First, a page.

Night owls across much of North America had the chance to witness a total lunar eclipse on Tuesday. It is the first time the Earth, moon and sun have been in exact alignment for two and a half years.
The event led to some stunning sights for those who braved the early hours to get a glimpse of the rare occurrence, with the moon changing color from bright orange to a blood red and brown, depending on the local weather conditions. Los Angeles and Dallas were two cities which had the best views of the phenomenon.
A lunar eclipse occurs when the moon and the sun are on opposite sides of the Earth. This actually happens quite frequently, but it is rare for the alignment to be just right so that the Earth blocks out all the sun’s light and the moon goes almost completely dark. This is the first of four total eclipses, which will take place roughly every six months for the next two years. This is known as a tetrad and is very uncommon. The next one will be in 2032.
Ed Krupp, director of the Griffith Observatory in Los Angeles said, “The fact that there are four lunar successions coming this year and next ... is unusual, but it's not the kind of thing astronomers get worked up about. It doesn't really mean anything, and it's a chance arrangement of gravity and the motions of objects in the solar system, primarily the Earth and moon.”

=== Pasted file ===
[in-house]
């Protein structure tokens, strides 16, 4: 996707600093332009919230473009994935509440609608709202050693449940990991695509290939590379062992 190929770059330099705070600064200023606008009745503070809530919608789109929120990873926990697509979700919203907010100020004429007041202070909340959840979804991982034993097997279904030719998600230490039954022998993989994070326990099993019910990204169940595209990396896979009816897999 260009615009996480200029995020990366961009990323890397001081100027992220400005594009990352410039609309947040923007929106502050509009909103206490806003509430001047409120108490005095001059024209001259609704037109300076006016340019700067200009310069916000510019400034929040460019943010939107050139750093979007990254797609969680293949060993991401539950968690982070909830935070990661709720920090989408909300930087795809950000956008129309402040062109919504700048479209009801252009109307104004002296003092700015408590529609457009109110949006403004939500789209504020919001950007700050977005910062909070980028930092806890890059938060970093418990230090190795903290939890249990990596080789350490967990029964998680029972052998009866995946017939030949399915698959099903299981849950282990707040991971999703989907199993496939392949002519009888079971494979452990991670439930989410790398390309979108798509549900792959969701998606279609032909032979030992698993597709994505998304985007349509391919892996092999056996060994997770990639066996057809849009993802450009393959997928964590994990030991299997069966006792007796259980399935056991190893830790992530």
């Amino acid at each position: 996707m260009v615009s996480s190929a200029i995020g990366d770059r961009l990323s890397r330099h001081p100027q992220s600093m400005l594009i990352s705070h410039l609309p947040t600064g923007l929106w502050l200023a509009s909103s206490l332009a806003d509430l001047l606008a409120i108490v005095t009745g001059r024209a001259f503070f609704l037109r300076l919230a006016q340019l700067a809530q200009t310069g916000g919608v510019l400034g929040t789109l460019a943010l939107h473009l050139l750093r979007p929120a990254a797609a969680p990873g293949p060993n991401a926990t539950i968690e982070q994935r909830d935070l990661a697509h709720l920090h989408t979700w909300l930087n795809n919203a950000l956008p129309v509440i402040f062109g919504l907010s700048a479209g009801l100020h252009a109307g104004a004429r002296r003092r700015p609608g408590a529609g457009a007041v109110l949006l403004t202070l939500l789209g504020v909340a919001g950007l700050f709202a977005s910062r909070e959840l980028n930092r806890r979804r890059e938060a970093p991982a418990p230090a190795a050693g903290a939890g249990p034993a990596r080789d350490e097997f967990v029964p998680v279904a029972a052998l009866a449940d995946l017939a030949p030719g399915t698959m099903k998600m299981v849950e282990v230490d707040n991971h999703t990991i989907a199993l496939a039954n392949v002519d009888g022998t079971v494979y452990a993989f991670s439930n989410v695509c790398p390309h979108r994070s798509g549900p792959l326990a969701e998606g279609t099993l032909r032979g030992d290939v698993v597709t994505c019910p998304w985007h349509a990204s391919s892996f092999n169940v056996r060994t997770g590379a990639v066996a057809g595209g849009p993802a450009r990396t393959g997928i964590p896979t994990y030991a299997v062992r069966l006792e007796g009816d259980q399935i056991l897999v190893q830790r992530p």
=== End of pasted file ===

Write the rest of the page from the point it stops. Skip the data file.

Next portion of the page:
Before the eclipse occurred, a small group of Christians believed the event was a biblical prophecy, which would lead to the end of the world.
John Hagee, pastor and author of ‘Four Blood Moons: Something Is About to Change,’ cited Joel 2:31 as evidence, which says: "The sun will be turned into darkness, and the moon into blood, before the great and terrible day of the Lord come."
Proponents of this biblical prophecy also say it coincides with two important Jewish holidays – Passover and Tabernacles – contributing to the significance of the event.
However, writing for EarthSky.org, Bruce McClure and Deborah Byrd say that it’s no surprise that full moons coincide with important Jewish holidays, as the Jewish calendar is, after all, a lunar calendar.
“In any year, it’s inevitable that a full moon should fall on or near the feasts of Passover (15 Nissan) and Tabernacles (15 Tishri). Nissan and Tishri are the first and seventh months of the Jewish calendar, respectively,” they explained.